More than ever, the expectation and demand on both the public and private sectors is evident as thousands of youth enter the labour market year on year. Progress is being made surrounding public-private partnerships; some sectors deploying radical initiatives regarding youth development and employment, the launching of the presidents’ Y.E.S initiative as well as amendments to our B-BBEE codes – but is this enough? What more can be done?
Focus should be placed on Work-Integrated Learning (WIL), which according to the South African Qualifications Authority is defined as “an educational approach that aligns occupational learning and workplace practices for the mutual benefit of learners and workplaces.” WIL should however be appropriate for the learning intervention (qualification) concerned, which implies that demonstrably a learner should be able to contextually apply their learning within a workplace that supports the outcomes of the learning intervention linked to the specific industry.
As industry, we are clear on our expectations regarding the skills a learner should posess when entering the labour market. We need to ask ourselves whether the very skills we look for (apart from academic criteria) is sufficiently developed at foundational schooling level and beyond to ensure a learner is in fact work-ready. Incorporating relevant skills such as self-awareness, team work, communication skills, problem-solving and use of technology is but a few of the skills which builds not only learner confidence but the ability to transition into a place of work resulting in a greater success rate for both the (potential) employer and learner.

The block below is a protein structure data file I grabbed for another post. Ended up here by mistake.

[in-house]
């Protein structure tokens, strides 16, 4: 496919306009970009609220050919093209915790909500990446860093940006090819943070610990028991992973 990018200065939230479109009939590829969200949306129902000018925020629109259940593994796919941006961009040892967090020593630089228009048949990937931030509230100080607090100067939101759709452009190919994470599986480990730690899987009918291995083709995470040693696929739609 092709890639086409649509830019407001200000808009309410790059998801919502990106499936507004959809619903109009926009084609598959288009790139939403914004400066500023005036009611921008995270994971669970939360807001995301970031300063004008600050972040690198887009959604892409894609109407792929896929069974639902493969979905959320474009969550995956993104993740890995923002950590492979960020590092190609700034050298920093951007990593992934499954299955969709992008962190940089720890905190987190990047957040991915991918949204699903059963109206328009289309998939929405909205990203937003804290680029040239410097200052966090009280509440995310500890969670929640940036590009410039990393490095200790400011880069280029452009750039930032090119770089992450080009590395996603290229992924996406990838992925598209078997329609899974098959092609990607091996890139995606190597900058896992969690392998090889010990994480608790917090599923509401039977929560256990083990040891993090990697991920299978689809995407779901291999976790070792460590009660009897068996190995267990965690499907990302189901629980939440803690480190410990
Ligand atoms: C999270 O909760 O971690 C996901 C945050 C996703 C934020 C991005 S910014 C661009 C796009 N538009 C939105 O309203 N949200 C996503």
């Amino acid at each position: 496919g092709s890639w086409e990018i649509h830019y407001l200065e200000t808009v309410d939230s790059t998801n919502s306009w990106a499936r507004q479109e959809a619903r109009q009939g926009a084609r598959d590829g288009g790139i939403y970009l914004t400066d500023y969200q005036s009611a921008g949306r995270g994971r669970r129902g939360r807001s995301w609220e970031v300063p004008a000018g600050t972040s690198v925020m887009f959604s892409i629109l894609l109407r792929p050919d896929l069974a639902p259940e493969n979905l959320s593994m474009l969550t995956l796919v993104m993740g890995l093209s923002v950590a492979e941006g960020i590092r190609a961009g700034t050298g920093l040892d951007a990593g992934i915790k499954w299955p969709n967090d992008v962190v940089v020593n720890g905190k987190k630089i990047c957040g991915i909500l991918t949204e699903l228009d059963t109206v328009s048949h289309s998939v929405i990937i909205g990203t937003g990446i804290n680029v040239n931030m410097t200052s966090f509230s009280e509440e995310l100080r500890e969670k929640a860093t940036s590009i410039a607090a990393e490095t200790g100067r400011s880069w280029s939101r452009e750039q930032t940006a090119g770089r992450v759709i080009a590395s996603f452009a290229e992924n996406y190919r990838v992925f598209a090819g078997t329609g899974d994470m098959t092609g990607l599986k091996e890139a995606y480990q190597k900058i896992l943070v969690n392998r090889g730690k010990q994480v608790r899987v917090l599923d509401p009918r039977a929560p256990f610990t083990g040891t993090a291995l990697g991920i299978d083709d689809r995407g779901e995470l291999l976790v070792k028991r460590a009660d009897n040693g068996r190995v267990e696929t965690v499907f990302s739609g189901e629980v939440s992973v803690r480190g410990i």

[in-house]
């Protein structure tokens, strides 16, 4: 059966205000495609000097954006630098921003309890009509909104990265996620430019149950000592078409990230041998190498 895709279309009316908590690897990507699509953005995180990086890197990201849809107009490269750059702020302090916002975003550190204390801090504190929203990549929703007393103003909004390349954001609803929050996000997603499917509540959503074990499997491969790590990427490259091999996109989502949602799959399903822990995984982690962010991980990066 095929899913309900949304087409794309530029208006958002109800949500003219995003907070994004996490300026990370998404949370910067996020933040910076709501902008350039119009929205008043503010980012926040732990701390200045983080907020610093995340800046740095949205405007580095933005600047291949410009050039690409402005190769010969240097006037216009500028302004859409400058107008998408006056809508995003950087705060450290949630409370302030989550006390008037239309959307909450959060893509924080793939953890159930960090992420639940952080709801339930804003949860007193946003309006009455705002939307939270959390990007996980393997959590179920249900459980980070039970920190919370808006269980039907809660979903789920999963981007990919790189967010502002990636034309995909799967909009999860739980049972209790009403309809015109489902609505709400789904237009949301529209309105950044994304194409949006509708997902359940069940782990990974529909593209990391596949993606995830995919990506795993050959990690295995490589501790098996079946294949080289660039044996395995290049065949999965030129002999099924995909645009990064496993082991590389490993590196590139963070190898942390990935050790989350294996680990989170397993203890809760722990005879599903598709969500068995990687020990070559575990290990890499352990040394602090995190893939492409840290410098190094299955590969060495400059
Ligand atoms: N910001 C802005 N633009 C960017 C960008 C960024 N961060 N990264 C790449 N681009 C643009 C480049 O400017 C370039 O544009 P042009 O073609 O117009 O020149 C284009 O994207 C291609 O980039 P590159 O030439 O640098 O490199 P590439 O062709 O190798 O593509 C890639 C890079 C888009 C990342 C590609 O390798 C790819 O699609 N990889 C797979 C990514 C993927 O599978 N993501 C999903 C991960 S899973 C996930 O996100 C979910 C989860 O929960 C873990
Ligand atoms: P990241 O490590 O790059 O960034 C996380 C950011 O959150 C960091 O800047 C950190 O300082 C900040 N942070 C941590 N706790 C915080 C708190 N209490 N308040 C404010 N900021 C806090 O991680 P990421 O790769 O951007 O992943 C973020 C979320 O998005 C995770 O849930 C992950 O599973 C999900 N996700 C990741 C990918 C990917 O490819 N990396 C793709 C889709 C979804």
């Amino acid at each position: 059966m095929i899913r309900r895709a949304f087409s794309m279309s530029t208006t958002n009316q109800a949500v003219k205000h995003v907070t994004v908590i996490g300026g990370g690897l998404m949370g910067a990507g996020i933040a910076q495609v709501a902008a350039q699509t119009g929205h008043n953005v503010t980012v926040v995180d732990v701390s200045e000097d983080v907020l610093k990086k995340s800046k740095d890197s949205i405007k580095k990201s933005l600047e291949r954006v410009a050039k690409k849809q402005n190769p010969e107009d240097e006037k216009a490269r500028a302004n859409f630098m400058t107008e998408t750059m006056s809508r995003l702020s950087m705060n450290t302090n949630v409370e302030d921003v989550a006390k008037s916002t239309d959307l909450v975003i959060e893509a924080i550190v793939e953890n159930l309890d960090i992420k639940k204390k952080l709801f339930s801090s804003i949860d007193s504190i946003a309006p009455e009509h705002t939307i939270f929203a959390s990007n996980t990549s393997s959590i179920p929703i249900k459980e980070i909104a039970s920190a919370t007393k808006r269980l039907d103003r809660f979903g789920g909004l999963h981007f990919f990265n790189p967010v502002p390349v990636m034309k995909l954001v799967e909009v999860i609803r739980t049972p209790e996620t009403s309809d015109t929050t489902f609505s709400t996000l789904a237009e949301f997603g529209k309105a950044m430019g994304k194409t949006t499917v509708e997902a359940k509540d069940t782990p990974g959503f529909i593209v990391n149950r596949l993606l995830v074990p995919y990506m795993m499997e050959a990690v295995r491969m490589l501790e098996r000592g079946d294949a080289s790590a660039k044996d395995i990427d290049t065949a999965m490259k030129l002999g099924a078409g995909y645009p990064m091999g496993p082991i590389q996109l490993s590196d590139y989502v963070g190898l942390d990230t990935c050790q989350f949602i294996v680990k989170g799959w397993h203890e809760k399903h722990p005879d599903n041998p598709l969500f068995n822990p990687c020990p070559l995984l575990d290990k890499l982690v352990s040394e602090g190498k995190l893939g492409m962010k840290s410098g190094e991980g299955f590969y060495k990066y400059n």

Three stakeholders are required to ensure the effectiveness of WIL: the workplace, the institution/training partner and the learner. At Omni HR Consulting, we agree with this approach and aligned our work-integrated learning model to support learners to be work-ready and employable at the end of their qualification. Our research and experience shows that for work-integrated learning to be successful;
It must form part of the learning framework at the onset of engagement and form an integral thread throughout the learning phase to ensure the learner work-readiness after the qualification.
It must meet the quality assurance and compliance requirements for accredited learning to ensure alignments between learner attributes and the skills required within the workplace.
It must extend beyond the classroom, thereby placing collective ownership on all stakeholders, including government, workplaces and industry bodies to create work placement opportunities and gainful employment.
Work-Integrated Learning is not the sole responsibility of the learning institution but rather a collective effort of all stakeholders, as seen in figure 1. Active engagement and participation of the learner, client and quality partner is required for successful implementation.